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Inflation in Brazil: Addressing Food Insecurity in Brazil

Food Insecurity in Brazil
Despite being the third largest exporter of agricultural commodities, Brazil is now suffering a food crisis caused by inflation. In 2022, inflation triggered by the Russian invasion of Ukraine exacerbated hunger in Brazil. The inflation rate in Brazil stood at 13.9% in the middle of 2022, according to the World Bank. According to a Brazilian press article by correspondent Anne Vigna in June 2022, 33.1 million Brazilians endure hunger and 30% of families are at risk of food shortages. Furthermore, the sanctions against Russia have affected the supply of fertilizers, which are essential to Brazilian agriculture and food production. When vital products are restricted and the exports-imports are reduced, the prices go up. Social Good Brazil and the World Food Programme (WFP) Centre of Excellence are committed to addressing food insecurity in Brazil.

“Regarding inflation [in Brazil], consumer prices remain high, with increases spread among several components and continue to be more persistent than anticipated. Over the 12-month period ended in July [2022], consumer inflation reached 10.1%,” said Central Bank of Brazil Governor Roberto Campos Neto in an interview with Global Finance on September 27, 2022.

Inflation in Brazil: Food Shortage

“Hiking prices lead to loss of purchasing power of households and food insecurity. In Brazil, the costs of food increased by 13.43[%] in the 12 months to August 2022,” the World Bank reports. In 2022, severe food insecurity in Brazil stood at 9%, but in 2022, severe food insecurity has risen to 15.5%.

According to Campos Neto, “disruptions in supply chains generated by COVID-19 and in energy and food markets caused by the war in Ukraine, may lead to higher or more persistent inflation and more aggressive monetary policy tightening in major economies.” Campos Neto explains that long periods of high inflation may put countries at risk of economic deceleration.

Brazil is responsible for 8% of fertilizer consumption worldwide and is the “world’s fourth-largest fertilizer importer,” according to Farmdocdaily. Roughly one-fifth of these imports come from Russia. As a result of sanctions applied against Russia, Brazil now suffers from a lack of fertilizers, such as phosphorous and nitrogen, which are essential for crops. According to an article by Brazilian journalist Julio Bravo in May 2022, the cost of fertilizer per ton rose rapidly from $231.05 to $524.42 in only 12 months.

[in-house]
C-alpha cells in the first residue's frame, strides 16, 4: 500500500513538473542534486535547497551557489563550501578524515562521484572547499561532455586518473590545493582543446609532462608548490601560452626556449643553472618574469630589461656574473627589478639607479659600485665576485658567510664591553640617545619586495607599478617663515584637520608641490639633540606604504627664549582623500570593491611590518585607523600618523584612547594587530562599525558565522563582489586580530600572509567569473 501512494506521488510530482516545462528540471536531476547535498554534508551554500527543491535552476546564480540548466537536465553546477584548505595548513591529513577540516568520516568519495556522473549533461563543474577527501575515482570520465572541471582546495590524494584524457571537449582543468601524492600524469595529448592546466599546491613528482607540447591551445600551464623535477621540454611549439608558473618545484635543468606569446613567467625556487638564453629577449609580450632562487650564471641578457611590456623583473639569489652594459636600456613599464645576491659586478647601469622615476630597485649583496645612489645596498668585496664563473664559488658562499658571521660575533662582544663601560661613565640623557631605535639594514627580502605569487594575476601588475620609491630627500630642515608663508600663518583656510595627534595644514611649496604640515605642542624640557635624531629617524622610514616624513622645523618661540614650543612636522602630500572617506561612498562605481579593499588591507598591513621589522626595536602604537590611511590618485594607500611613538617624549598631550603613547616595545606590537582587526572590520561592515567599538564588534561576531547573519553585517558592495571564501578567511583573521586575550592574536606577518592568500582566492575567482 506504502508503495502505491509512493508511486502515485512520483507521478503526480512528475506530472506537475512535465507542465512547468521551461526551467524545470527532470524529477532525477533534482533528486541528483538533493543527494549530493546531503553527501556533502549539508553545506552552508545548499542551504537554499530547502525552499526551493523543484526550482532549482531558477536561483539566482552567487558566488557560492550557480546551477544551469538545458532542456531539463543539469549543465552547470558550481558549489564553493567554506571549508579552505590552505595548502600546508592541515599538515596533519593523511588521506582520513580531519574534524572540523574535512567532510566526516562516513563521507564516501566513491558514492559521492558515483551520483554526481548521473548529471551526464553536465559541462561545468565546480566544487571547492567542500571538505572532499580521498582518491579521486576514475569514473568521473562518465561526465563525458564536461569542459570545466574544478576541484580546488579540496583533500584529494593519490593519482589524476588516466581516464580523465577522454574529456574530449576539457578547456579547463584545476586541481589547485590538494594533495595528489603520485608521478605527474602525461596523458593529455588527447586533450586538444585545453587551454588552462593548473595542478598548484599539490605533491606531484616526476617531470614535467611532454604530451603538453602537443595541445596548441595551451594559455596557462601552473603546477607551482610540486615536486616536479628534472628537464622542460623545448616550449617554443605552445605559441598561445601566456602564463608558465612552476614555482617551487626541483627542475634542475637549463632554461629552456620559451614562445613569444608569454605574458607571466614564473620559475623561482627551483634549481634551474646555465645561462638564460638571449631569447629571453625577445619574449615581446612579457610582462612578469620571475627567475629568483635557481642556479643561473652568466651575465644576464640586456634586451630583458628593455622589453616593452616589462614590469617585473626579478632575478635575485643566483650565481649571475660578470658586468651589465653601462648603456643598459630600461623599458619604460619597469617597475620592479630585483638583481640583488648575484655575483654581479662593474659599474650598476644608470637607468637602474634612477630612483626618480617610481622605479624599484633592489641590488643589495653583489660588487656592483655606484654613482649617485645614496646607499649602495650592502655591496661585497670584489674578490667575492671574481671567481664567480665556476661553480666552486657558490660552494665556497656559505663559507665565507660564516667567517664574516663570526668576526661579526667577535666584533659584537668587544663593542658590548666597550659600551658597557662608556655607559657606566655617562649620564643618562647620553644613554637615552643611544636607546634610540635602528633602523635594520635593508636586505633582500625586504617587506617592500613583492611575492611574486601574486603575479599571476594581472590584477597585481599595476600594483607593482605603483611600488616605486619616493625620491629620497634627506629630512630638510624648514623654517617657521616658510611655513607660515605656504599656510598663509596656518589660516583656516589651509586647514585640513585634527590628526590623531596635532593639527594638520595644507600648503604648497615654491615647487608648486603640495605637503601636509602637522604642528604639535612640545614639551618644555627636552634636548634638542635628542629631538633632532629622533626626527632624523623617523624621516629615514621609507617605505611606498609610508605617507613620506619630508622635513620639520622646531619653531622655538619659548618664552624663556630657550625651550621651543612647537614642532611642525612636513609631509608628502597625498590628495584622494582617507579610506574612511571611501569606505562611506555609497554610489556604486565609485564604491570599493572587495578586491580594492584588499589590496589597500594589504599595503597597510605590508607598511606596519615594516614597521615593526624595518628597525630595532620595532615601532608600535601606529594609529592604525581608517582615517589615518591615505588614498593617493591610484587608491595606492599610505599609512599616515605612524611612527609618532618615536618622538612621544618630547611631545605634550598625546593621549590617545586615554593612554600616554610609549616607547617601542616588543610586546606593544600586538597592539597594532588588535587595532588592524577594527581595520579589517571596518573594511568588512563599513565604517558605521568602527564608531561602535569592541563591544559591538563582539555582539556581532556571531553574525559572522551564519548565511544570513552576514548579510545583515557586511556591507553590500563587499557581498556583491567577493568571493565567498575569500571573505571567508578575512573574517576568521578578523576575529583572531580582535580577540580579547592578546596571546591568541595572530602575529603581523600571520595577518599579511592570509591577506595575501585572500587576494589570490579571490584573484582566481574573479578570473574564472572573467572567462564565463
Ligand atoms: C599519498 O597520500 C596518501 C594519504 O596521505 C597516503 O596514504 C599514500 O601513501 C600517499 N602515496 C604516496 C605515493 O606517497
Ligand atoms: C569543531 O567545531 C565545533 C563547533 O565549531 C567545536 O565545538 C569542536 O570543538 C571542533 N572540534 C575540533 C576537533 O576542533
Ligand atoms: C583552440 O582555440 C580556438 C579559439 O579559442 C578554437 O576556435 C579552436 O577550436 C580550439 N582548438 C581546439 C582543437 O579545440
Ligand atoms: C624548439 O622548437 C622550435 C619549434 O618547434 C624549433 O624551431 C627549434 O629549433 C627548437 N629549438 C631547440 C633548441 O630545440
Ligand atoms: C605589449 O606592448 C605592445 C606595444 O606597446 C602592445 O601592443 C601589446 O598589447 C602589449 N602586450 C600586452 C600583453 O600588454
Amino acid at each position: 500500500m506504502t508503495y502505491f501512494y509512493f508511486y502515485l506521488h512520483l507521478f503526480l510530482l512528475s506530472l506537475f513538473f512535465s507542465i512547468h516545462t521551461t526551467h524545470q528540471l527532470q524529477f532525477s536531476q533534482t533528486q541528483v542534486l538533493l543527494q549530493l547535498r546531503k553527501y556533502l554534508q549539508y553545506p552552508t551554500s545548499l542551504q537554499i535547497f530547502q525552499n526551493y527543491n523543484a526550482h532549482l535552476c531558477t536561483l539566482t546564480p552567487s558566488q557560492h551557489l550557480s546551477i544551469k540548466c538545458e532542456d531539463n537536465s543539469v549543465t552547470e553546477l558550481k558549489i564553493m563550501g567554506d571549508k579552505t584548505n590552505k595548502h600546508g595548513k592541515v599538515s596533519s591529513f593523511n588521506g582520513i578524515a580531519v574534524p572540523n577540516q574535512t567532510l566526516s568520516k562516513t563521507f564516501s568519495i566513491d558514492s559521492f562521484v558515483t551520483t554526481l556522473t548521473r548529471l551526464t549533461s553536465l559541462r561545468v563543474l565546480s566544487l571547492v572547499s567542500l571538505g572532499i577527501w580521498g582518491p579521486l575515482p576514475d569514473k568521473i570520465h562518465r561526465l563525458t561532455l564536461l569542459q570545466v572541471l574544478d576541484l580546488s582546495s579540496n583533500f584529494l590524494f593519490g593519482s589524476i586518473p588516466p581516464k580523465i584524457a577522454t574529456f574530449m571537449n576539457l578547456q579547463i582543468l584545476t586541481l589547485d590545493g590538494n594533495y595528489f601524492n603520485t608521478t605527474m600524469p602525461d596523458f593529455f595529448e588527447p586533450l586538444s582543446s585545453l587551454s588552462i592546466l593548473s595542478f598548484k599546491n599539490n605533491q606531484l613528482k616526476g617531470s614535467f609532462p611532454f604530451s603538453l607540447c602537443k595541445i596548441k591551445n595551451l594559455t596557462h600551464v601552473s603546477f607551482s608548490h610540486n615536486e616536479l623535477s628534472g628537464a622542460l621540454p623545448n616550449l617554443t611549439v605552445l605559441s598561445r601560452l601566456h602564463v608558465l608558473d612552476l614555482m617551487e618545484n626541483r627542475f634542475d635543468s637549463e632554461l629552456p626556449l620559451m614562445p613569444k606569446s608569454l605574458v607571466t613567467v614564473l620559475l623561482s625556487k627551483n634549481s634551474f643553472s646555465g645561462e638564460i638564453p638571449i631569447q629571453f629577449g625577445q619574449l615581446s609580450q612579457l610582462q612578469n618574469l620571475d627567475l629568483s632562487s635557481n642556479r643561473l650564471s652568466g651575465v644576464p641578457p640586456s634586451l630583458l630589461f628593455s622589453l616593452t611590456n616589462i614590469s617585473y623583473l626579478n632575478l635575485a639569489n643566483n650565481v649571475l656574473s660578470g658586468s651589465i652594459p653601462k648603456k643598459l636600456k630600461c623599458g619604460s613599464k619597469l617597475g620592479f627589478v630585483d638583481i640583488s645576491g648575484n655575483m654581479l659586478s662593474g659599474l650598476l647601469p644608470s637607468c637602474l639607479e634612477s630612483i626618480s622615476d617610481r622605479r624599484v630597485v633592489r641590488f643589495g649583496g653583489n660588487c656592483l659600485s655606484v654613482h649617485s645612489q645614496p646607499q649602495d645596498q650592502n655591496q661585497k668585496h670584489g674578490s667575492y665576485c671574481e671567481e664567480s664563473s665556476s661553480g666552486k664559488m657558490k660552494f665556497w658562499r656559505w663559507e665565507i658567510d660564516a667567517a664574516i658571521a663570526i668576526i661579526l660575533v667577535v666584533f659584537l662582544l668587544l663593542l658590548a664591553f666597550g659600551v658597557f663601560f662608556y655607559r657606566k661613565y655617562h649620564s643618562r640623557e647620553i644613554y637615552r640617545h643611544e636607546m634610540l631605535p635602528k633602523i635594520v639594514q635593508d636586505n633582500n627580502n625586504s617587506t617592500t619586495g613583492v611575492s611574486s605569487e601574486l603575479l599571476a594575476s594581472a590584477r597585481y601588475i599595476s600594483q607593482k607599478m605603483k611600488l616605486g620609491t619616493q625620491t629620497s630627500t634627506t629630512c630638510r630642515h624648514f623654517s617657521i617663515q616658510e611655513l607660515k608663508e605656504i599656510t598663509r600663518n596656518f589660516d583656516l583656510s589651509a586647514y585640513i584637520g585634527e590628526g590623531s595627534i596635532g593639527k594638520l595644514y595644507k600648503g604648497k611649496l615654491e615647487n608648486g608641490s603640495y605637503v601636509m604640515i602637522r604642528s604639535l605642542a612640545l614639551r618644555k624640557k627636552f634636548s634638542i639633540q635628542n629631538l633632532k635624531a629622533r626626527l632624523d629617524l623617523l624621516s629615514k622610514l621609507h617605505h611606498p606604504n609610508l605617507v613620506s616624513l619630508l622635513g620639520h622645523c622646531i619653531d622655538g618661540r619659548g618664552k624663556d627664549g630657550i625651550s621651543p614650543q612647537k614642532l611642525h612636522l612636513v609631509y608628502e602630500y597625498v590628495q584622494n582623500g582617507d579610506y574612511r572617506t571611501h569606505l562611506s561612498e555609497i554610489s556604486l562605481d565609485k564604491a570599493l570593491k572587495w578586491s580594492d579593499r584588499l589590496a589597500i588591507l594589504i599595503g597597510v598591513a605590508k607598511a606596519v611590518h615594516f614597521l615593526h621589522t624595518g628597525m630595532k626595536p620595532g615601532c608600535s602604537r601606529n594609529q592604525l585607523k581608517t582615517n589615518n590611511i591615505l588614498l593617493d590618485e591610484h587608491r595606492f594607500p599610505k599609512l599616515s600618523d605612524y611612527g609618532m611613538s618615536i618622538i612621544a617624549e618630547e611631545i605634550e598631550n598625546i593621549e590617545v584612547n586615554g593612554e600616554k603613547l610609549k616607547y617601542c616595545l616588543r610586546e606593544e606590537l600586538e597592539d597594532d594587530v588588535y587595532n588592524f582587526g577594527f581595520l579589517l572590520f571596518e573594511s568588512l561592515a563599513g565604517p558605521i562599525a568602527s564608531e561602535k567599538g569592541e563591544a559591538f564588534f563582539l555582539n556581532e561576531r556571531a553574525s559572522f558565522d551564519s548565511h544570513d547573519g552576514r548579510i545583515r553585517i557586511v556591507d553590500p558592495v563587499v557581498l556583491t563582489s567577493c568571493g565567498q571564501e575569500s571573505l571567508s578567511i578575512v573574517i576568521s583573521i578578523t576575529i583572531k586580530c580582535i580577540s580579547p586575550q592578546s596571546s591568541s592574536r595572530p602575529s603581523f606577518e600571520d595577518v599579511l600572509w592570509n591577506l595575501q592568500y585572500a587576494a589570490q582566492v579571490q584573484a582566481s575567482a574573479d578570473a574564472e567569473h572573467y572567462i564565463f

Impact on the Poor

Increased prices of goods reduce the purchasing power of low-income families and raise food insecurity while increasing rates of poverty. The national report “Olhe para a fome,” created by Rede Penssan (The Brazilian Network of Research on Sovereignty and Food and Nutritional Security) and partners, gathered data between November 2021 and April 2022 that presents a grim situation. According to the report, in 2022, 33.1 million Brazilians face severe levels of food insecurity, which equates to 15.5% of the population. The second National Study on Food Insecurity in the Context of the COVID-19 Pandemic in Brazil showed that 58.7% of Brazilians suffer from some level of food insecurity in 2022.

During the peak of the pandemic, local supermarkets in Brazil began to sell animal bones and leftovers to people in desperate need of food. Some people had to scrummage in supermarket rubbish bins in search of discarded food. Brazilian Sandra Maria de Freitas told BBC News Brazil in 2022: “I wake up at 4 a.m. every day, take my handcart and come to wait for the rubbish truck at this same place… where I live.”

Fighting Against Hunger

The World Food Programme (WFP) Centre of Excellence came about as a partnership developed in 2011 between the Brazilian government and the WFP to address hunger in several countries, including Brazil. The Center of Excellence focuses on school feeding programs, research, working with smallholder farmers and more.

In terms of the WFP’s school feeding initiatives, in 2020, a total of “15 million schoolchildren received nutritious meals and snacks from WFP.” Providing support to 65 countries’ school feeding programs, WFP helped another 39 million children with nutritional support.

Social Good Brazil is an NGO that raises funds via a crowdfunding U.S. platform called GlobalGiving. Social Good Brazil raised $1,108 for the project called Fight Hunger in Brazil Using Food Waste. In essence, the project aimed to reduce food waste by redistributing wasted but good food to fulfill the food and nutrition needs of vulnerable citizens. The project has the potential of helping 52 million Brazilians suffering from food insecurity.

Despite the struggle against inflation, organizations are stepping up to continue the fight against food insecurity in Brazil.

– Olga Petrovska
Photo: Flickr